Trump Administration Not Bothering With Illusion of Due Process for Immigrants Facing Deportation Anymore

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Last week, the Wall Street Journal reported that the Justice Department was going to introduce case “quotas” for judges in U.S. immigration courts. Today, the Washington Post reports that Attorney General Jeff Sessions is taking his attack on the rights of immigrant detainees even further.

According to the Post’s Maria Sacchetti, the Justice Department has “temporarily” halted a legal assistance program for “detained foreign nationals” while “it audits the program’s cost effectiveness.” The Post says that the nonprofit Vera Institute of Justice, which has a contract with DOJ to administer the Legal Orientation Program held information sessions for over 53,000 immigrants in over a dozen states in 2017.

People facing hearings in immigration courts are not entitled to government-appointed and funded lawyers, and according to Vera, that means many don’t receive any representation at all. “84% of detained individuals in removal proceedings receive no legal representation,” Vera’s website says. “LOP fills a critical gap in this system by providing access to justice for thousands of individuals each year.” (Splinter requested comment from Vera and we’ll update if we get a response.)


That’s not all: the Post reports that the Justice Department is also “evaluating” a help desk run by Vera for “non-detained immigrants facing deportation proceedings” in five immigration courts.

The reasoning given to the Post for this decision, by an anonymous immigration court official, makes no sense (emphasis mine):

The Executive Office for Immigration Review, which runs the Justice Department’s immigration courts, said the government wants to “conduct efficiency reviews which have not taken place in six years.” An immigration court official, who spoke on the condition of anonymity because the audit has not been formally announced, said the review will examine the cost-effectiveness of the federally funded programs and whether they duplicate efforts within the court system. He noted, for example, that immigration judges are already required to inform immigrants of their rights before a hearing, including their right to find a lawyer at their own expense.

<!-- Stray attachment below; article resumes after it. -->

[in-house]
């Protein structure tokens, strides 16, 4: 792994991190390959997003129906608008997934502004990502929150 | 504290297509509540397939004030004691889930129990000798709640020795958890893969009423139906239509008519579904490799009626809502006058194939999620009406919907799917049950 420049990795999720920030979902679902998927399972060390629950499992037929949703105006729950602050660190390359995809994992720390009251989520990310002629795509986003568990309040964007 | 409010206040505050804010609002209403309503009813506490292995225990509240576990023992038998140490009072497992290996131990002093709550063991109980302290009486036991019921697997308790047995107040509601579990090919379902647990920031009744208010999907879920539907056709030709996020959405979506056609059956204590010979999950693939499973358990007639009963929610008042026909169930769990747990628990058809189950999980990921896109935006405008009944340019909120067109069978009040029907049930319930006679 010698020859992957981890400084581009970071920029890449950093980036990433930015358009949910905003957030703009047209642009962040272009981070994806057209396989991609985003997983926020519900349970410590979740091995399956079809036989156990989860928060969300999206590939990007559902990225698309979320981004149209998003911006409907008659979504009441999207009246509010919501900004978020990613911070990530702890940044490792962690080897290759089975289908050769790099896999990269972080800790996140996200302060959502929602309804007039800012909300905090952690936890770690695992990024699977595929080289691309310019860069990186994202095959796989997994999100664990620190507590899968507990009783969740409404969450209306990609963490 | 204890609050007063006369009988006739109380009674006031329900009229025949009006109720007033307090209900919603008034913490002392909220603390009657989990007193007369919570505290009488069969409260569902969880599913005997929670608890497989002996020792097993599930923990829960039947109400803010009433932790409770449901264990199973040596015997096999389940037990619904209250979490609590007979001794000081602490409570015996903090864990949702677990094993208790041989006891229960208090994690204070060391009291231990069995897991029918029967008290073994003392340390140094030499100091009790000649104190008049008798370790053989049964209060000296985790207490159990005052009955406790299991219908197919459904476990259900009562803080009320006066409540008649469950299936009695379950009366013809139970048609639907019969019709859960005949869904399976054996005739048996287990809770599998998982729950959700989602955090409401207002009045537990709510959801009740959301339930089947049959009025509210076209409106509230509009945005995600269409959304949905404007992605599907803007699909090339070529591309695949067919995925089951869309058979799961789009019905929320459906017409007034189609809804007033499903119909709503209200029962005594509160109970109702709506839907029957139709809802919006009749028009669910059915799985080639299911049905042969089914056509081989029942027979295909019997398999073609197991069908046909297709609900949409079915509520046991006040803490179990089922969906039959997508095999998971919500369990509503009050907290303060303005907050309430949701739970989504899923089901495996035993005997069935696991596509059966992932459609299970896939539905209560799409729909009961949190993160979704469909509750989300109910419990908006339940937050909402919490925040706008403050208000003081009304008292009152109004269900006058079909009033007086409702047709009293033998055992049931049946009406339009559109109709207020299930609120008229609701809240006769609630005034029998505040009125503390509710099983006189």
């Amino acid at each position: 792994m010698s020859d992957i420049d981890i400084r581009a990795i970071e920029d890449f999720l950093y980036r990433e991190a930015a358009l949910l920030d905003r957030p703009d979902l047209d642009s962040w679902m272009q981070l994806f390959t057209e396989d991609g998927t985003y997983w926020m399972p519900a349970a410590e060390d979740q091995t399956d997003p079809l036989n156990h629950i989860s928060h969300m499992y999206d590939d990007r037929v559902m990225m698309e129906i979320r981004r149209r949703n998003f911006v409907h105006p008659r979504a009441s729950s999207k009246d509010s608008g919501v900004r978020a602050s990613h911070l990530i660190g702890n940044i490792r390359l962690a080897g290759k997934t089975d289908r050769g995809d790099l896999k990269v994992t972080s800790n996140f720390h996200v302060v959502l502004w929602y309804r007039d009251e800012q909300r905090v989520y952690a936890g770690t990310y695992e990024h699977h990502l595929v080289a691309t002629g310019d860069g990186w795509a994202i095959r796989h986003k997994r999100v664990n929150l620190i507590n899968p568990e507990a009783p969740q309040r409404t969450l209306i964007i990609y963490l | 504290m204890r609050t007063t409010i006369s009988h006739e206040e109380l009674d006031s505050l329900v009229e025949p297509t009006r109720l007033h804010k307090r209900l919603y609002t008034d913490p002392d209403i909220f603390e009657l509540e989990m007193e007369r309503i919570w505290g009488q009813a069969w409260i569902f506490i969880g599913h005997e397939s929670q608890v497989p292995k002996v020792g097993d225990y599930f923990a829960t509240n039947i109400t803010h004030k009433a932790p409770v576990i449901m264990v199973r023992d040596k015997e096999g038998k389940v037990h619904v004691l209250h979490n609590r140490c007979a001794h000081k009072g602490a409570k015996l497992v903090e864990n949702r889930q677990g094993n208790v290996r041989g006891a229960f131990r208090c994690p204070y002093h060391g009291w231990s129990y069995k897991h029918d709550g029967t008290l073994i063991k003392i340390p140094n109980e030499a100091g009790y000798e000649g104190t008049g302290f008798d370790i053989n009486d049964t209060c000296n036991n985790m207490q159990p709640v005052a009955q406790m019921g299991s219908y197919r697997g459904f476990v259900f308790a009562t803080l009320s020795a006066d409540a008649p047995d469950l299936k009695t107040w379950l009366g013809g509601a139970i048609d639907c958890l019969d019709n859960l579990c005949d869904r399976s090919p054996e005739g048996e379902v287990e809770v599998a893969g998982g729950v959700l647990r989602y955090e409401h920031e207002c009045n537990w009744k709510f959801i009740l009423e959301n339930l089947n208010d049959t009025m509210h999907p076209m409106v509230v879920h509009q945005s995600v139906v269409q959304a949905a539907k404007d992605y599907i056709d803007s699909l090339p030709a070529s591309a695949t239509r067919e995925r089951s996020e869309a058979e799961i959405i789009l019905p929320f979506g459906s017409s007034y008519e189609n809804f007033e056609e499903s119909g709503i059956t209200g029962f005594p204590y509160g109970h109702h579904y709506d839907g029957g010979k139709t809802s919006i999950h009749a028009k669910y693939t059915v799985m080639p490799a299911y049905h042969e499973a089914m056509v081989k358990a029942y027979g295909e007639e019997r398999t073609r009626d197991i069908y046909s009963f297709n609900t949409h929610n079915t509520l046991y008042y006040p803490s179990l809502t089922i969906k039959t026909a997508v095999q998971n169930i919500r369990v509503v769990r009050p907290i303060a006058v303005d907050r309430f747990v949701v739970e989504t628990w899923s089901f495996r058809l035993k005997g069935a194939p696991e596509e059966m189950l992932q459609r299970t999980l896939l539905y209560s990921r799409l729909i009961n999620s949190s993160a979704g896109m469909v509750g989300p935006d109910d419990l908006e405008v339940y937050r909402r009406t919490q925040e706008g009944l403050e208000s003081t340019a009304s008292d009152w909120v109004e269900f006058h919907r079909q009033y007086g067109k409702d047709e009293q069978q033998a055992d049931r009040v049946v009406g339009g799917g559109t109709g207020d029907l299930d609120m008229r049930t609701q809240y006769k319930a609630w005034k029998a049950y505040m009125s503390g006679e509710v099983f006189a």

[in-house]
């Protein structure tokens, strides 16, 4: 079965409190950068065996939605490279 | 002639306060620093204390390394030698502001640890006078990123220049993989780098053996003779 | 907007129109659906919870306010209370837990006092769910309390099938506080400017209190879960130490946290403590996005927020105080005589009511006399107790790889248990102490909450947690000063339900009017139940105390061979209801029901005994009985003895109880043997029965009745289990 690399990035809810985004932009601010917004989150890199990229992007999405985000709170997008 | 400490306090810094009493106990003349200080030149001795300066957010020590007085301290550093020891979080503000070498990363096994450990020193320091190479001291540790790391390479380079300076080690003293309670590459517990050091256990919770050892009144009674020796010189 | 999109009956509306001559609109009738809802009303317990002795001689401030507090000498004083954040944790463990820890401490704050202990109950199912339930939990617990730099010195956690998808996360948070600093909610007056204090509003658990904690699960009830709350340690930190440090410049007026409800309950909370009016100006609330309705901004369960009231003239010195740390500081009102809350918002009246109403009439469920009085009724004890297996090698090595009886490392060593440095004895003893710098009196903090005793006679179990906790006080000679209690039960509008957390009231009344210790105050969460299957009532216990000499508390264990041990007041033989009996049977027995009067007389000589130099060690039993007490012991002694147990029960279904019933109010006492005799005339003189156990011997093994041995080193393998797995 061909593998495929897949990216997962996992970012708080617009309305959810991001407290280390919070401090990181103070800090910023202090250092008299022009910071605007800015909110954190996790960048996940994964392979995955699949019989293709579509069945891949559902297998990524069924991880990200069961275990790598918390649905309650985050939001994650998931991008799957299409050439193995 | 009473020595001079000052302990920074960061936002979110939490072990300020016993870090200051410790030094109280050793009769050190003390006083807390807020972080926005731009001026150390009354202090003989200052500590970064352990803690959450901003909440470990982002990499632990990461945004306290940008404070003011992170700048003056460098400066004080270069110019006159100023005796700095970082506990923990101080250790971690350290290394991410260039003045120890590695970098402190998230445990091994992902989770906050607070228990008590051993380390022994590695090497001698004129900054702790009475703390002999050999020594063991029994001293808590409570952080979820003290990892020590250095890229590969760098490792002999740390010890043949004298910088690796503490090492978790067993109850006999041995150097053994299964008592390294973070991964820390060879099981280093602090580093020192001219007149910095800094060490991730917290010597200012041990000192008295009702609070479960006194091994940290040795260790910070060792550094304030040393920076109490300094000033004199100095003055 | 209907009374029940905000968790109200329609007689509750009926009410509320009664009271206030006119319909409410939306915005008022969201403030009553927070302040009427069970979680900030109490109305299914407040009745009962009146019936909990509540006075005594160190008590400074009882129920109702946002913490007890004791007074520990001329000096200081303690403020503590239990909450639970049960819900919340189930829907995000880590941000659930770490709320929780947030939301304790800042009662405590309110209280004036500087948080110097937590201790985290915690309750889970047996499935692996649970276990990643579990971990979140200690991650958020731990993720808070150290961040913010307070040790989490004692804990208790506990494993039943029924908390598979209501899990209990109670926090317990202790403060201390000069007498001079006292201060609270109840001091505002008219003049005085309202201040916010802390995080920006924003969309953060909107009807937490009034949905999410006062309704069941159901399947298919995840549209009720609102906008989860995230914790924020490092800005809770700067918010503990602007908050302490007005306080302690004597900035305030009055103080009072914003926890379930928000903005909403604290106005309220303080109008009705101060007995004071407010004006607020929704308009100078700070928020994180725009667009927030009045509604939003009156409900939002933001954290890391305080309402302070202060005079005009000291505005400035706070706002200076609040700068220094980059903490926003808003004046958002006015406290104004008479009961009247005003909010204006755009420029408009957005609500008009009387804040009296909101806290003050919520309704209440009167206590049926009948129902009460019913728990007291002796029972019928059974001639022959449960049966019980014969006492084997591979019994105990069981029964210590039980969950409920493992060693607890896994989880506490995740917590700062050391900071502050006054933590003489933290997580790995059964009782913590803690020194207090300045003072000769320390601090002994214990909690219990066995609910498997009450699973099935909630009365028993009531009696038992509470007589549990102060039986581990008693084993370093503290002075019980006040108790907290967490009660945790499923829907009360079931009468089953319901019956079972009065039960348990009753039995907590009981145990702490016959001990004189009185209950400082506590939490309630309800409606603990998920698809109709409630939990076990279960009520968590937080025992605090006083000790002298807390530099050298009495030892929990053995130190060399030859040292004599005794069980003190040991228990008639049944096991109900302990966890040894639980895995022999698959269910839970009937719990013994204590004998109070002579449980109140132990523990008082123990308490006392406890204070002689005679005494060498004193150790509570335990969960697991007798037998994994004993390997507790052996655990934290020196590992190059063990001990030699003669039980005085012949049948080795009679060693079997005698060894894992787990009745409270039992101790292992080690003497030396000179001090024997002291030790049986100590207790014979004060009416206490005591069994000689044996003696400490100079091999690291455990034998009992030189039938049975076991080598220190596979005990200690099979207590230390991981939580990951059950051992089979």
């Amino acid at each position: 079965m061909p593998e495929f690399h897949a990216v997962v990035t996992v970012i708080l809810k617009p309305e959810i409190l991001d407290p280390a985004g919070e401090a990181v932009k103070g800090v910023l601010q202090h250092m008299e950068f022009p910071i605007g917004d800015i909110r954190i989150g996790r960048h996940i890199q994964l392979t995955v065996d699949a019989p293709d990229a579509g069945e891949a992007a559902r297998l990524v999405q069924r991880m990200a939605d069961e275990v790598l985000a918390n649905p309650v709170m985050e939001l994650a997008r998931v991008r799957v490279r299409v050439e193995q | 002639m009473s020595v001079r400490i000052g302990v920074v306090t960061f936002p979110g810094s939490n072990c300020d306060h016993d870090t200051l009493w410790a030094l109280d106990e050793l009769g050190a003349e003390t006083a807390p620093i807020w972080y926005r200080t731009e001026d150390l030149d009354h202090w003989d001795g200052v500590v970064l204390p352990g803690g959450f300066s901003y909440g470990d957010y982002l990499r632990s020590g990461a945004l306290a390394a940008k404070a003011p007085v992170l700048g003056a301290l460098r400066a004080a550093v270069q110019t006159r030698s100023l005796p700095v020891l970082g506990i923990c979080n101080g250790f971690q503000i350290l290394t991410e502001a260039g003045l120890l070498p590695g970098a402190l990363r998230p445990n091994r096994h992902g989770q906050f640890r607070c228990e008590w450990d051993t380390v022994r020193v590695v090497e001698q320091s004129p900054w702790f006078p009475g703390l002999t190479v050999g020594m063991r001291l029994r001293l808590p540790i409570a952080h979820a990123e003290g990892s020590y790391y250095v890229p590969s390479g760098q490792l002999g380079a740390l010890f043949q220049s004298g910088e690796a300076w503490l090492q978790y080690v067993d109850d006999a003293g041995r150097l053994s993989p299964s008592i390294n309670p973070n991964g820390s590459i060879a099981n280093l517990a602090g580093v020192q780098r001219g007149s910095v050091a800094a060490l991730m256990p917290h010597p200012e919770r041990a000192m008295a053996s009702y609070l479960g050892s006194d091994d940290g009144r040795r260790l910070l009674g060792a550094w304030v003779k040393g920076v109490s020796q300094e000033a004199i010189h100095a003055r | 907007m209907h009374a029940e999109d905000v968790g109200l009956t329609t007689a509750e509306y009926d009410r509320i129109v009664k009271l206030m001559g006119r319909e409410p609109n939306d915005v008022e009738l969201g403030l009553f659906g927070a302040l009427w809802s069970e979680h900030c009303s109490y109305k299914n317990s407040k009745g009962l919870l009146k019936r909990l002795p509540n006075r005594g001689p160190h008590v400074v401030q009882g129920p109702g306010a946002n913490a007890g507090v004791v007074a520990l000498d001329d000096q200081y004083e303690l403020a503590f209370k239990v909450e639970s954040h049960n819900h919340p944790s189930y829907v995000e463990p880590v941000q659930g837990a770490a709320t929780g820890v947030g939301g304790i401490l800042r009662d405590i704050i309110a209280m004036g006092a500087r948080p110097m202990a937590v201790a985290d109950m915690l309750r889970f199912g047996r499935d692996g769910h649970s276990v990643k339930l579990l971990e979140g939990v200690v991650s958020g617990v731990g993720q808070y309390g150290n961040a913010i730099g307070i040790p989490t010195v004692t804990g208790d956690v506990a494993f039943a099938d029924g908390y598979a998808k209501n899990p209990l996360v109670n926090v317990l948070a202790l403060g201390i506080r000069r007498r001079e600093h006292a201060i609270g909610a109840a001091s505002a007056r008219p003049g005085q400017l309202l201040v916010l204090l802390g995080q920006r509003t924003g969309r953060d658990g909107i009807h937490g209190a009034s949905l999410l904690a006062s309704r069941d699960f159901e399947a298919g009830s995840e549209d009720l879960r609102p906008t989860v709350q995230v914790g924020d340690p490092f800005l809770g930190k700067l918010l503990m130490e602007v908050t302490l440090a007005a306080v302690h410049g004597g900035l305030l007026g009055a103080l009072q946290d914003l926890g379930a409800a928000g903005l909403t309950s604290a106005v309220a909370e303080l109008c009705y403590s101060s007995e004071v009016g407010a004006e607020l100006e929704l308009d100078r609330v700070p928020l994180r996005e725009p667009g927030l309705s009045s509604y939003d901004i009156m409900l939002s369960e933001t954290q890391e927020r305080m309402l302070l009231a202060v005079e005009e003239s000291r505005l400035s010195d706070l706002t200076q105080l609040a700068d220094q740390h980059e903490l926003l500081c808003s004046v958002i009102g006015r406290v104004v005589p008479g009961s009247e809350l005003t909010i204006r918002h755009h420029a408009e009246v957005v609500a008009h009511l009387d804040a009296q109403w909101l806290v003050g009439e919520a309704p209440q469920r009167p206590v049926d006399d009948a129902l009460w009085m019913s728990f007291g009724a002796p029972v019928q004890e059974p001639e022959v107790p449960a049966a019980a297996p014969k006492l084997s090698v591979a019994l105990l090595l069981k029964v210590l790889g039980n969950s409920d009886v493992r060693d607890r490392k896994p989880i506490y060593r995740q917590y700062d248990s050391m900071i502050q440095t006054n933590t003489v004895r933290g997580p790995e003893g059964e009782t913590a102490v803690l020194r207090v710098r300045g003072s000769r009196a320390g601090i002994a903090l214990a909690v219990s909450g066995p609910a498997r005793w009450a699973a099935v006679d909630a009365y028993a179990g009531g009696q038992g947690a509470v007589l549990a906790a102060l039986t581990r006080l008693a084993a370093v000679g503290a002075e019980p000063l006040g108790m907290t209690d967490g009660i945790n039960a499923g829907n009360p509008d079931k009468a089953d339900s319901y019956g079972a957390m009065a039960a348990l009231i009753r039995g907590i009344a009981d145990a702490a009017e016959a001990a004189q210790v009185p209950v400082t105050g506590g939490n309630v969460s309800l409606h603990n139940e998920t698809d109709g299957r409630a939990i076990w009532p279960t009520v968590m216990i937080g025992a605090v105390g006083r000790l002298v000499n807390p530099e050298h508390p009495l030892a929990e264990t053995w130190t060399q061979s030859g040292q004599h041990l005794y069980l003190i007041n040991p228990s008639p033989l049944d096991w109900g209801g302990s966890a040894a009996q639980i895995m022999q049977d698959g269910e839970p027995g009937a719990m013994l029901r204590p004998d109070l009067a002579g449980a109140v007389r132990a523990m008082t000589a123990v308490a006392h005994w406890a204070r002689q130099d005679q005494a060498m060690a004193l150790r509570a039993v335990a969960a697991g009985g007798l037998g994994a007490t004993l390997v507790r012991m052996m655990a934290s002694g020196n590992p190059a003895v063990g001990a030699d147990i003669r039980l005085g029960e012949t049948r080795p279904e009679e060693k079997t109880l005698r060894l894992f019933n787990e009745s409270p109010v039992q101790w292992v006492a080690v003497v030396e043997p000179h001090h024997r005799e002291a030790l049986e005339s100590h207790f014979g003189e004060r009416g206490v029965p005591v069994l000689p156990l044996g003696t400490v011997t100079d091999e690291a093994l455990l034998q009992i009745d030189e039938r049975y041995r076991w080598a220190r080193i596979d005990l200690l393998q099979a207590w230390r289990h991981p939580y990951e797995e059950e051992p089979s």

Sure, let’s depend on judges employed by the Justice Department—whose job evaluations will now be based on their ability to speed through deportation cases—to adequately inform immigrants facing deportation—who already by and large don’t receive adequate legal counsel—that they have the right to fight their cases. Nothing will go wrong there.

The “cost-effectiveness” argument is a convenient excuse to stop a program which is purported to actually save the government money. In 2015, the Justice Department said at the time, the program cost just $7.2 million, a fraction of a fraction of the federal budget. And in a statement to the Post, Vera cited a study by the Justice Department in 2012, which said the LOP was a “’a cost-effective and efficient way to promote due process’ that saved the government nearly $18 million over one year.”


Furthermore, the DOJ itself is still defending the program, according to its website. “Experience has shown that the LOP has had positive effects on the immigration court process,” the Justice Department website says. “Detained individuals make wiser, more informed, decisions and are more likely to obtain representation; non-profit organizations reach a wider audience of people with minimal resources; and, cases are more likely to be completed faster, resulting in fewer court hearings and less time spent in detention.”

Not surprisingly, immigrant rights’ groups are seeing the move for what it is. “This is a blatant attempt by the administration to strip detained immigrants of even the pretense of due-process rights,” Mary Meg McCarthy, the executive director of the Vera partner National Immigrant Justice Center, told Sacchetti.